Aspects of the political turmoil roiling our nation are relatively novel. The level of intensity is not. In the mid-19th century, political conflicts precipitating civil war polarized society. In the mid-20th century, Americans divided over civil rights, Vietnam, antiauthoritarian foment, sexual revolution and legalized abortion. Today’s political tensions seem strident compared with the preceding 40 years. They’re nothing new under the sun.
What seems unprecedented, at least in our lifetimes, is the degree to which political tensions divide close friends, loving mates and members of the same faith community. Matters of social justice, intersectionality, police reform, immigration, even coronavirus conspire to alienate kindred spirits.
Amidst such turmoil, we must remember that loving relationships are hard-won and have always demanded the ability to navigate differences. We must also acknowledge the necessity of listening to another. Love leans forward and listens. Prideful, selfish ambition towers over and trumpets.
Three principles provide ethical foundations for listening well to one another. First, we listen to a God who talks and talk to a God who listens. We are made in the image of a God who speaks and hears. Speaking the world into existence, God uses the medium and structures of human language to reveal himself to his people. Those who worship the living God speak to him and heed his life-giving word. Idols, by contrast, are deaf and dumb.
“They have mouths, but do not speak ... ears, but do not hear, “ and all who worship them become like them (Psalm 115:5-6).
How does this relate to listening? A life oriented to humbly heeding God’s word habituates one to listening well in all other relationships. Listening to God requires the humility to look outside myself for life-giving truth as well as the discipline to apply that truth in my daily life, even when doing so proves painful. Walking with God this way naturally orients me to listen attentively to creatures made in his image.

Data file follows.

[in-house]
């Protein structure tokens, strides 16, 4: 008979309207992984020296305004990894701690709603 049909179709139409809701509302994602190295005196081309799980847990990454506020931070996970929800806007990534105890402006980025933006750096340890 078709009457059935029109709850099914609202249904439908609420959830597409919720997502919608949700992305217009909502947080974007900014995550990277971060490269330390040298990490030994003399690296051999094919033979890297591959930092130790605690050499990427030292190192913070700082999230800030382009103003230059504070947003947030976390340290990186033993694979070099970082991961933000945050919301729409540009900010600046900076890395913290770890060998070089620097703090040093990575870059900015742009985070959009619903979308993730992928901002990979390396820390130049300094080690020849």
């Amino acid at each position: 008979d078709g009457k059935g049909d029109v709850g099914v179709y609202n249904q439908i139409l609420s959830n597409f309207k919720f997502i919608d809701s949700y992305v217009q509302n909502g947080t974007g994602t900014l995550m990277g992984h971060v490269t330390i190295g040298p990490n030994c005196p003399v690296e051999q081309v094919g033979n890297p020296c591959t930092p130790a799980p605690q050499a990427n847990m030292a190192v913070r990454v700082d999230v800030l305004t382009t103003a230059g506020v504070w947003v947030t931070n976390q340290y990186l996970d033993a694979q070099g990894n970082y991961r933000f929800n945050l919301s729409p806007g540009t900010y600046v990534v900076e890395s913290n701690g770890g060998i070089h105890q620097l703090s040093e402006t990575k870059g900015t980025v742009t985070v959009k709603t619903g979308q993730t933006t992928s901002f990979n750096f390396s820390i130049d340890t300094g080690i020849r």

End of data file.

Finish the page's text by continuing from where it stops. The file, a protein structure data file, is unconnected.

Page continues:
Second, we listen to one another as a means of knowing one another. Listening is more than information transfer. Listening to God’s word lights our path (Psalm 119:105), but is more than spiritual GPS. It is life itself (Deuteronomy 32:45-47). God’s word reveals his heart to me, drawing me to love him with all of mine (Deuteronomy 6:4-5).
Similarly, as God listens to us, the goal is more than our psychological comfort. By hearing our prayers, God includes us in his mission to contend with the world that is, in assurance of the world that will be (Matthew 6:10; Acts 4:23-31). So both by hearing God’s words, and by praying to him, we come to know God.
In a similar vein, we come to know others by listening to them. Even if we hold strongly divergent opinions, even if we listen to an unfair critic or muddleheaded opinion-monger, listening permits us to know a person to a degree otherwise unattainable. Love welcomes such opportunities.
Listening to others also helps me know myself. Whenever someone is willing to discuss contentious, divisive issues with me, it is a gift. Even if what they say is painful to hear, even if the conversation seems to produce no lasting good, most criticism contains at least a trace of truth I need to hear. I must learn, then, to curb emotive resistance in order to listen well, see myself more accurately, and grow.
Third, listening well to others involves focused control and intentionality. Some witty soul observed that God created us with two ears and one tongue, intending that we use them with corresponding frequency. Perhaps this folksy proverb found inspiration in the Apostle’s 3 exhortation, “be quick to hear and slow to speak,” (James 1:19). Listening anxiously and speaking sparingly is no self-help suggestion from a post-modern life-coach. It’s a command from the Holy Spirit.
Yet, listening is never an end in itself. When God listens he’s always up to something. Many today promote a passive form of listening that lends an ear as a “sounding board” to help the speaker tap inner light in a quest for therapeutic wellness. We are coached to play the listening head, oozing empathy, but bereft of any capacity to discern right from wrong, offer counsel, or, God forbid, actually correct the speaker.
Such idolatrous listening fails to recognize that whenever we listen to one another we must simultaneously listen to God. Jesus embodied the Spirit’s command, “be quick to hear and slow to speak,” but having listened, Jesus usually had something to say. Sometimes encouragement, sometimes rebuke, sometimes a word of guidance, sometimes prayer. Never a dumb smile and empathetic nod empty of the kind of love that is willing to speak the truth in love — willing to rebuke (Matthew 16:21-23), warn (Luke 22:31-34), say nothing (Matthew 27:11-14), redirect (John 21:20-22), or save the day (John 21:15-17).